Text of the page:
Friday, June 29, 2007

Firenze - The City of Flowers

Florence, Firenze, the city of flowers, greeted us upon our arrival the Sunday afternoon around 1:00 PM, 30 minute hour late (Italian trains aren’t known for always being on time) with a downpour of rain. We had an hour to kill before we had to meet the lady to give us our keys to the apartment. We had lunch at the train station to wait out the rain, bought some umbrellas, and walked the 10 minute walk from the station to our apartment on Borgo Ognissanti in a light drizzle. The apartment was much better equipped for tourists than the one we had in Rome. By the time we unpacked, the weather cleared and we went downstairs and bought the necessary groceries and then we started out to explore Florence.

Florence is a city that oozes old age and is famous, not only as the birthplace of the Renaissance, but also for all its well known personalities that were born or worked here during the ages: the Renaissance artists Michelangelo and Leonardo Da Vinci, the poet Dante, the De Medici family that ruled here for more than 2 centuries, the political philosopher Niccolo Machiavelli, and many more. We stopped at the Church of Ognissanti, fondly called the Jewel of Florence, just down the road from our apartment, to view some frescoes. The church was first completed in 1250 and totally rebuilt in 1627 in a Baroque style, and boasts works by Botticelli, who is buried inside the church and known for his Primavera and Birth of Venus (which we would see during our visit to the Uffizi Museum) and Ghirlandaio, who was Michelangelo’s teacher.

From the church we walked all along the Arno River, which dissect the city into a north and south side, to the Ponte Vecchio, the famous Florentine bridge built in 1345 and the only bridge in Florence to survive the bombing of World War II. Ponte Vecchio is not your normal bridge. Along one side of the bridge is a row of gold and silver jewelry shops and along the other side, the Vasari Corridor, built by the de Medici to allow for free movement from their home, the Pitti Palace to the government palace, Palazzo Vecchio and the Uffizi. Click here and follow the path of the Vasari Corridor by viewing the photos. We crossed the bridge, ate some gelato on the south side of the river, then meandered back towards the marketplace on the north side where they sell locally made jewelry and quality leather goods. (Florence is famous for its leather goods and specialized, high quality paper.) Monica bought herself some ear jewelry while I browsed the curios and leather goods. We promised ourselves to come back during the next 3 days.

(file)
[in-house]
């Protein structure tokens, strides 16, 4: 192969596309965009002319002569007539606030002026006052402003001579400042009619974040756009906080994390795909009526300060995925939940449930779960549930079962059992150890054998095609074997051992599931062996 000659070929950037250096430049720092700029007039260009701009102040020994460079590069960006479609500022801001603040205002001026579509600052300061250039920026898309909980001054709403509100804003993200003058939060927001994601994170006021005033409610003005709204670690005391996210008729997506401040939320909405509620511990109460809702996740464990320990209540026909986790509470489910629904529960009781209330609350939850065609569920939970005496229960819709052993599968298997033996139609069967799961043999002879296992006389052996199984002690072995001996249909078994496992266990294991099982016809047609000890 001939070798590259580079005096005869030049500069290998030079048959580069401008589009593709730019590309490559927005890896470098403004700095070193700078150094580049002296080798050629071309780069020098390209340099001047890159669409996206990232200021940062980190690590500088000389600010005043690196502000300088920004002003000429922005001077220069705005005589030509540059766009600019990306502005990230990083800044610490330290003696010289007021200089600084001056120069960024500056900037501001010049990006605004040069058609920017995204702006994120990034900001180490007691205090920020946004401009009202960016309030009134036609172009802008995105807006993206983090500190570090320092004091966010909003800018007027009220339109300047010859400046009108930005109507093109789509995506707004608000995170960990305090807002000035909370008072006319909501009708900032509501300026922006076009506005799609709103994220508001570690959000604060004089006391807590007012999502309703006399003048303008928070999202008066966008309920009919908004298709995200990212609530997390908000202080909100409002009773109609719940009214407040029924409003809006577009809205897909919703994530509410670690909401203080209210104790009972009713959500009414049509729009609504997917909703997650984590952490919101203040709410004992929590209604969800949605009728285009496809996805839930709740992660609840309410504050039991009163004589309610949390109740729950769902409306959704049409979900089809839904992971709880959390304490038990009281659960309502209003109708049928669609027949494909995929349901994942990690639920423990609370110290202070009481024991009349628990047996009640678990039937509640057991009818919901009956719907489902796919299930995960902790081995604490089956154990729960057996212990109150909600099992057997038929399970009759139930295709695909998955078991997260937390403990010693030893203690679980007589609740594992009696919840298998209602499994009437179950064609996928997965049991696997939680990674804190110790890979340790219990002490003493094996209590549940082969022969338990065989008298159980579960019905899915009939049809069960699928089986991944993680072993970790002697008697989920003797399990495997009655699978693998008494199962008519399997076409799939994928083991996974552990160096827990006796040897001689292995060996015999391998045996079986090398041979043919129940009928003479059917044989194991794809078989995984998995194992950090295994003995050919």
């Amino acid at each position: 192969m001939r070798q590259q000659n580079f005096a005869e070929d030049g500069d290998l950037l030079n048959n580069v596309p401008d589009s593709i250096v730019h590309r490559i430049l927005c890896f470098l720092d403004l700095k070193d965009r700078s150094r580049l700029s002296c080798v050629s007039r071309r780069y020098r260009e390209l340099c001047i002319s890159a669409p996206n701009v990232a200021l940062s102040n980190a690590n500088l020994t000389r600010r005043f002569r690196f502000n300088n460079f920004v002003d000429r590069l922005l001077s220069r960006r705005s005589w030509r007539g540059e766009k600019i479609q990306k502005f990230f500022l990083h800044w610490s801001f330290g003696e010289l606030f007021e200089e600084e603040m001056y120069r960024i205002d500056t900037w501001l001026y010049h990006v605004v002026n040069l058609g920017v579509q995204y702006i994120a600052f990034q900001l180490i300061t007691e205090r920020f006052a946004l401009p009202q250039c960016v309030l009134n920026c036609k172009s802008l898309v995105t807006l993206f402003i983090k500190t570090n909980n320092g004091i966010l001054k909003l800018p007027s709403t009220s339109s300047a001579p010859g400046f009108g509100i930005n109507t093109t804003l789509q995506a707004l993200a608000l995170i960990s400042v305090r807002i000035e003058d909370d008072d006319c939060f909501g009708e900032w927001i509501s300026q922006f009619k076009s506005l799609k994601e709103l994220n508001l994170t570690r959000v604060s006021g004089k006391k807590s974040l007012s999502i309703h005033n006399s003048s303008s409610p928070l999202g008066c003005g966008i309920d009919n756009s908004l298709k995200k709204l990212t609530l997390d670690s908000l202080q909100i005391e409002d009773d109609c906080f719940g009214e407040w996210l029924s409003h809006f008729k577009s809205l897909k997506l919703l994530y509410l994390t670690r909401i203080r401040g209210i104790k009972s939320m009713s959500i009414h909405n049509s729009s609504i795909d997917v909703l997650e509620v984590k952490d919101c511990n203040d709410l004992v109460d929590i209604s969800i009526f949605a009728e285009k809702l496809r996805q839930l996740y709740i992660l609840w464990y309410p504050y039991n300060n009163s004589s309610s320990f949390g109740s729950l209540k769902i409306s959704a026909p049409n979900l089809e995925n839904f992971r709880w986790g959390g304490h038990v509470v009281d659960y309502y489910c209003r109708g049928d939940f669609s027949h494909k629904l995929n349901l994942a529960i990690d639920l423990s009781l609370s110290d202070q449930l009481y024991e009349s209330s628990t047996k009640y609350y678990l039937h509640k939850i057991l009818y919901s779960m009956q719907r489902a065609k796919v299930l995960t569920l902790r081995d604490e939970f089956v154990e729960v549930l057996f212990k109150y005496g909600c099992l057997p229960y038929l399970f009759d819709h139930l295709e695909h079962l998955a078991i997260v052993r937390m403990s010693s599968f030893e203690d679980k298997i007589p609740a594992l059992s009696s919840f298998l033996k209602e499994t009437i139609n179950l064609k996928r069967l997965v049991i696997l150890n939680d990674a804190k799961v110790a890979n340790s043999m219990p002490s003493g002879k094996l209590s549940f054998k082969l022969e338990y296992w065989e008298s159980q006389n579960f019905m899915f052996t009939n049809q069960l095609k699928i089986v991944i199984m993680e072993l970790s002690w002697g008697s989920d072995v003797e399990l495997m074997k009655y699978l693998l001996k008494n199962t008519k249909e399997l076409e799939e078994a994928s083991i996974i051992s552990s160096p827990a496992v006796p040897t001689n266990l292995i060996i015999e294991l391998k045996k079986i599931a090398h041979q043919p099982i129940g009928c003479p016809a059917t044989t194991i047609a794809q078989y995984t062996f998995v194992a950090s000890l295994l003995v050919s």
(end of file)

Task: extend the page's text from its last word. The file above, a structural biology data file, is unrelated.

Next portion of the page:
We let ourselves get lost in the narrow streets, ancient buildings, and incredible architecture, much of it dates back to the 1400 and 1500’s. We were hoping to get to the Duomo, but it was getting late and most of the churches close at 7 PM. We ended up in the massive square, the Piazza della Signoria, the gathering place for citizens of Florence since the medieval times, where the Palazzo Vecchio (the Old Palace) and the Loggia dei Lanzi (an open air sculpture museum) and Italy’s most famous and most important art museum, the Uffizi, are located. Also in this square is where Michelangelo’s original David use to stand before it was moved to the Galleria d’Accademia. Today a replica of the David stands in front of Palazzo Vecchio.

After viewing all the sculptures in the loggia we sat on its steps, amazed at the scene around us and just took it all in. You can look at as many pictures or TV programs you like, but I don’t think you really know what places like Florence would be like before you actually see and comprehend it with the combination of the panoramic view of the human eye and interpretation of the human mind. We decided to make the best of the environment and atmosphere on the square and had dinner on the terrace of Ristorante “Il David”, located on the square next to the Piazzo Vecchio. On our way back from dinner we were at the place the tourist’s books will tell you to be: Sunset at the Arno River and Ponte Vecchio.

Monica with the Ponte Vecchio over the Arno River in the background.

The crowds on Ponte Vecchio. Top left is the Vasari Corridor and on the right are the jewelry shops. Monica is the blond with the pink rugsack and her back to the camera on the right.

The Loggia dei Lanzi on the Piazza Della Signoria.
The Loggia Sculptures: Jean de Boulogna's The Rape of the Sabine Women. The amazing thing about this sculpture is the fact that it was created from a single block of marble. The detail work on the sculpture is absolute magnificent.

The Loggia Sculptures: Benvenuto Cellini's bronze of the mythical Greek hero Perseus with the head of Medusa. Cellini worked for nearly 10 years on this sculpture.

The Palazzo Vecchio, the old Palace. It was originally called the Palazzo della Signoria, after the ruling body of medieval Florence. At the entrance of the 13th century palace is Michelangelo's David and on the left of the picture is the Fountain of Neptune.

Monica at the foot of Michelangelo's David at the entrance to the Palazzo Vecchio. This is a copy. The original is at the Galleria d'Accademia.

The entrance hall of Palazzo Vecchio.

Sunset over the Arno River.

Andre standing at the window of our apartment looking down at the busy street below.

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